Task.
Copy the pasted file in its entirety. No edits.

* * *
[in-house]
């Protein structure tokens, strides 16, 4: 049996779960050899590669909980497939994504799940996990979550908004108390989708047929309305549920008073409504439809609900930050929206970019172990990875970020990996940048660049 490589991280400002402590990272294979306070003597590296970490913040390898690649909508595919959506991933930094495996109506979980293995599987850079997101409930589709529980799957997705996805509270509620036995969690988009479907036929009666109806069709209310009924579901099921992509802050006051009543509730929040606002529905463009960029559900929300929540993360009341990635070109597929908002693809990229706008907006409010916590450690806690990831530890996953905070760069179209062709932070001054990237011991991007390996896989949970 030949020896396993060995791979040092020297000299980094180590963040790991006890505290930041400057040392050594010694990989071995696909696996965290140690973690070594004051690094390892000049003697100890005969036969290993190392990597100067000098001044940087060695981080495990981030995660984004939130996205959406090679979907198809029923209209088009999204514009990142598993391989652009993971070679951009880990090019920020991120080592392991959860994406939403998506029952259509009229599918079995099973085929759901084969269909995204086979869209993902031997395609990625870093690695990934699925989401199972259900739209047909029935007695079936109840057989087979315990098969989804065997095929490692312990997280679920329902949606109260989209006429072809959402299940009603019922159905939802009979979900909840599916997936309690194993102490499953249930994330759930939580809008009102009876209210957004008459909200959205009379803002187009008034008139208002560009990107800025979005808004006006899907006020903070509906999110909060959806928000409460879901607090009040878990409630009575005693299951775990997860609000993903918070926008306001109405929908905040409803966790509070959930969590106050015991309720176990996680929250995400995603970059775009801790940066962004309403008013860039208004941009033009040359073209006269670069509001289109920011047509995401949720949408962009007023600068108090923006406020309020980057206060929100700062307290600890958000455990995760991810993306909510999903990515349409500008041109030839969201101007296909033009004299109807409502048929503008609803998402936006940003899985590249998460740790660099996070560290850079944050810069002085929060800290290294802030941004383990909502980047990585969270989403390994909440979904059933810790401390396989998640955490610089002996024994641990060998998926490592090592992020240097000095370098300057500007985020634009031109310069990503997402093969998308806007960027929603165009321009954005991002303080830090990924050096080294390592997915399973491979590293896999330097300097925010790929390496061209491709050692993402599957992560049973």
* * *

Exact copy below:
[in-house]
């Protein structure tokens, strides 16, 4: 049996779960050899590669909980497939994504799940996990979550908004108390989708047929309305549920008073409504439809609900930050929206970019172990990875970020990996940048660049 490589991280400002402590990272294979306070003597590296970490913040390898690649909508595919959506991933930094495996109506979980293995599987850079997101409930589709529980799957997705996805509270509620036995969690988009479907036929009666109806069709209310009924579901099921992509802050006051009543509730929040606002529905463009960029559900929300929540993360009341990635070109597929908002693809990229706008907006409010916590450690806690990831530890996953905070760069179209062709932070001054990237011991991007390996896989949970 030949020896396993060995791979040092020297000299980094180590963040790991006890505290930041400057040392050594010694990989071995696909696996965290140690973690070594004051690094390892000049003697100890005969036969290993190392990597100067000098001044940087060695981080495990981030995660984004939130996205959406090679979907198809029923209209088009999204514009990142598993391989652009993971070679951009880990090019920020991120080592392991959860994406939403998506029952259509009229599918079995099973085929759901084969269909995204086979869209993902031997395609990625870093690695990934699925989401199972259900739209047909029935007695079936109840057989087979315990098969989804065997095929490692312990997280679920329902949606109260989209006429072809959402299940009603019922159905939802009979979900909840599916997936309690194993102490499953249930994330759930939580809008009102009876209210957004008459909200959205009379803002187009008034008139208002560009990107800025979005808004006006899907006020903070509906999110909060959806928000409460879901607090009040878990409630009575005693299951775990997860609000993903918070926008306001109405929908905040409803966790509070959930969590106050015991309720176990996680929250995400995603970059775009801790940066962004309403008013860039208004941009033009040359073209006269670069509001289109920011047509995401949720949408962009007023600068108090923006406020309020980057206060929100700062307290600890958000455990995760991810993306909510999903990515349409500008041109030839969201101007296909033009004299109807409502048929503008609803998402936006940003899985590249998460740790660099996070560290850079944050810069002085929060800290290294802030941004383990909502980047990585969270989403390994909440979904059933810790401390396989998640955490610089002996024994641990060998998926490592090592992020240097000095370098300057500007985020634009031109310069990503997402093969998308806007960027929603165009321009954005991002303080830090990924050096080294390592997915399973491979590293896999330097300097925010790929390496061209491709050692993402599957992560049973």